If the point 8 is ok, then launching autobuild.cmd should be able to do everything in background and so any change in any source file of the project will make the solution be rebuilded and test executed and notified in growl and in the output file (accessed via “tail -f”).

If you’d like to contact Antonio, here’s some info:
Hompage: http://tonyxzt.blogspot.com/
Twitter: tonyxzt


CodeBreaker marking guess revised from tonyx on Vimeo.

March 5, 2010 4

Michał Kwiatkowski – Sum of Even Fibonacci Numbers

By Corey Haines in Katas, Software Craftsmanship

After a short break, we are back with an interesting kata in Clojure. Michał Kwiatkowski has tackled a project euler problem, finding the sum of the even Fibonacci numbers less than 4 million. Fun, indeed. Included in this katacast are 3 different solutions.
Michał Kwiatkowski is a software developer from Gdańsk, Poland. He builds RoR applications and [...]

February 11, 2010 1

String Calculator – Clojure

By Corey Haines in Katas

Okay, okay, I know that I said we weren’t going to have another string calculator kata, but this one is in Clojure, and I wanted to get it up on the site. It is fun to watch, especially if you compare it to the Scheme one. Tom Crayford has been working on it for a [...]

February 1, 2010 1

String Calculator – Groovy

By Corey Haines in Katas, Uncategorized

After being away for a couple weeks due to conferences and sickness, we present another entry in our “Same Kata, Different Languages” series: the String Calculator in Groovy by Itay Maman. This will most likely be the last of the String Calculator katas for a while, as we’ve been doing them for a long time [...]

January 7, 2010 5

Prime Factors Kata (Annotated)

By unclebob in Katas

Uncle Bob walks and talks his way through the Prime Factors Kata.
No music, but lots of commentary.

January 6, 2010 16

String Calculator – Python

By Corey Haines in Katas, Software Craftsmanship

Continuing our series of ‘Same Kata, Different Languages,’ we have a very special performance in Python by Gary Bernhardt:
Gary Bernhardt is an independent software contractor in Seattle specializing in the dynamic languages Python and Ruby. A brutal minimalist, he is bent on the destruction of all existing software except Emacs and Vim, the two One True Editors.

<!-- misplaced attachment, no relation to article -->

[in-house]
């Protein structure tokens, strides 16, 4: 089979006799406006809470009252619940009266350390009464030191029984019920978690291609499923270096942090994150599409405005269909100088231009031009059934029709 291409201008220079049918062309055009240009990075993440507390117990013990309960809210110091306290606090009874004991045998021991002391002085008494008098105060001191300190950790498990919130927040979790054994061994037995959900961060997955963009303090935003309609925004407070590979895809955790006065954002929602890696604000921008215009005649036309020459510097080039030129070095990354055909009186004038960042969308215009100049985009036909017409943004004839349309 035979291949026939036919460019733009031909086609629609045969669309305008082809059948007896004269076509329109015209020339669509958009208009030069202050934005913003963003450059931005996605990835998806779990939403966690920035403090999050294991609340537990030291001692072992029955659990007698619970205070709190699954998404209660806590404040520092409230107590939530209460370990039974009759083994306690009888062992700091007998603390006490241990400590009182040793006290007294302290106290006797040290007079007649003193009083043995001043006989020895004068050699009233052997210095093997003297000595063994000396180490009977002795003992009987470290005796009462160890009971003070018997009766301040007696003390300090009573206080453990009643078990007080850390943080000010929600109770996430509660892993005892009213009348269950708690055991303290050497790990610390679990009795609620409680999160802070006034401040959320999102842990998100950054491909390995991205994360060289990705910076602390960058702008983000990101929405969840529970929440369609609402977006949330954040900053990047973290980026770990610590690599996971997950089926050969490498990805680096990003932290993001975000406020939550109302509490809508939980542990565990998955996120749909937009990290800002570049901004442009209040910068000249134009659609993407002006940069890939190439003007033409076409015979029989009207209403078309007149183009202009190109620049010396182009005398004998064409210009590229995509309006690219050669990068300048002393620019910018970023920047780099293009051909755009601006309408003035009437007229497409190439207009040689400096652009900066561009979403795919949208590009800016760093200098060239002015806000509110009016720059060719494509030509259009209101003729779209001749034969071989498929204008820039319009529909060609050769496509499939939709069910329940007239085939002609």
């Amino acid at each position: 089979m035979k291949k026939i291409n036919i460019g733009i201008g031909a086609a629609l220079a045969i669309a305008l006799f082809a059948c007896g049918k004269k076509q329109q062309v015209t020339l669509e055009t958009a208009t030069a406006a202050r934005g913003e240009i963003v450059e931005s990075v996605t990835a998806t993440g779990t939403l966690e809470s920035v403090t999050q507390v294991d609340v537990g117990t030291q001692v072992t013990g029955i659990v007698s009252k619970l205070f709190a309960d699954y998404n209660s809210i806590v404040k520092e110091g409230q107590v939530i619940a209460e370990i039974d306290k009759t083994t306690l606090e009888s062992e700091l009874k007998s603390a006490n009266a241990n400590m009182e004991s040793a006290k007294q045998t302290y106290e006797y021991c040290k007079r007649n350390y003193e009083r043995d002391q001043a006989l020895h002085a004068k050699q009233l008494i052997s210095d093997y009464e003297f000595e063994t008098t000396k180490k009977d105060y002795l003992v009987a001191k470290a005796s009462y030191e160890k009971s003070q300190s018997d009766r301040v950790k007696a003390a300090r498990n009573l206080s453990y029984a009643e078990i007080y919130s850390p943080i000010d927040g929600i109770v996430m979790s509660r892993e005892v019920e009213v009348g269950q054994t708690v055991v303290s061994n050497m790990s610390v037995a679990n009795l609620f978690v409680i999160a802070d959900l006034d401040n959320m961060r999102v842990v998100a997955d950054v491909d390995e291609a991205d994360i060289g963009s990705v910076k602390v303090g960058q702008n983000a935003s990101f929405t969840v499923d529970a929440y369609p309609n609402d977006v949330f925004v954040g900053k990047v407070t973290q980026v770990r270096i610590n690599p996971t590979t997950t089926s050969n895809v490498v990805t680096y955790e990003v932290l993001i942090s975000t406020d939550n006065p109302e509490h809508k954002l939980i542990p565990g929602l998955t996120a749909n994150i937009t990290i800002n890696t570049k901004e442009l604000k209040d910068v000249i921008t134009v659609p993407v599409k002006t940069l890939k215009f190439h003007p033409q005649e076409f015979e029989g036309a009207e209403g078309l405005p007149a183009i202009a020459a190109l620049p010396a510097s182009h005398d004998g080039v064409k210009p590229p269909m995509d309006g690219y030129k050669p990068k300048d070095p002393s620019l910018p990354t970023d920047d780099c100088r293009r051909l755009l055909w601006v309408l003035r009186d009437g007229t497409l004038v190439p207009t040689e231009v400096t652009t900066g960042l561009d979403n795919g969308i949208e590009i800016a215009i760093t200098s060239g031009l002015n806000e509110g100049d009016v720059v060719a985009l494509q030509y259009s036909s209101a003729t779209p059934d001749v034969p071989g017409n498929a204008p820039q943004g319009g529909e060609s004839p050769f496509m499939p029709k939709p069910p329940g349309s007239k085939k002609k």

Gary’s a [...]

December 30, 2009 5

String Calculator – Scheme

By Enrique Comba Riepenhausen in Katas, Software Craftsmanship

Next in the series ’same Kata, different language’ I wanted to post my very own Kata in Scheme.
Currently I am learning Scheme. Due to my lack of knowledge in Scheme I could not write the tests (nor code) for the negative numbers part of the string calculator. I would have loved to get there, but [...]

December 27, 2009 0

My Response to Roy Osherove’s Feedback on my String Calculator Kata

By Corey Haines in Feedback

Since the String Calculator kata was posed by Roy Osherove, I asked him to take a look at my solution and give me feedback. He was kind enough to write an insightful blog post with some comments. Since he took the time to write them, I thought it fair to weigh in with my responses.
Partial [...]

December 24, 2009 4

String Calculator – Scala

By Corey Haines in Katas

Continuing our series of ’same kata, different languages,’ Giordano Scalzo provides us with a great view of the kata in Scala. I’ve fooled around a little bit with Scala, but definitely felt like I was just writing java in a not-quite-different environment. Watching Giordano code was very refreshing.
Giordano Scalzo is a Software “jack of all [...]

December 17, 2009 9

String Calculator – Erlang

By Corey Haines in Katas

For our first in the series of ’same kata, multiple languages,’ we have a treat for everyone, Gabriele Lana is doing it in Erlang.
Gabriele Lana is a software journeyman living in Milan (Italy). Since 1998 he works as a developer and consultant. In 2000 he started using Agile practices in real time and embedded industries, proving their effectiveness [...]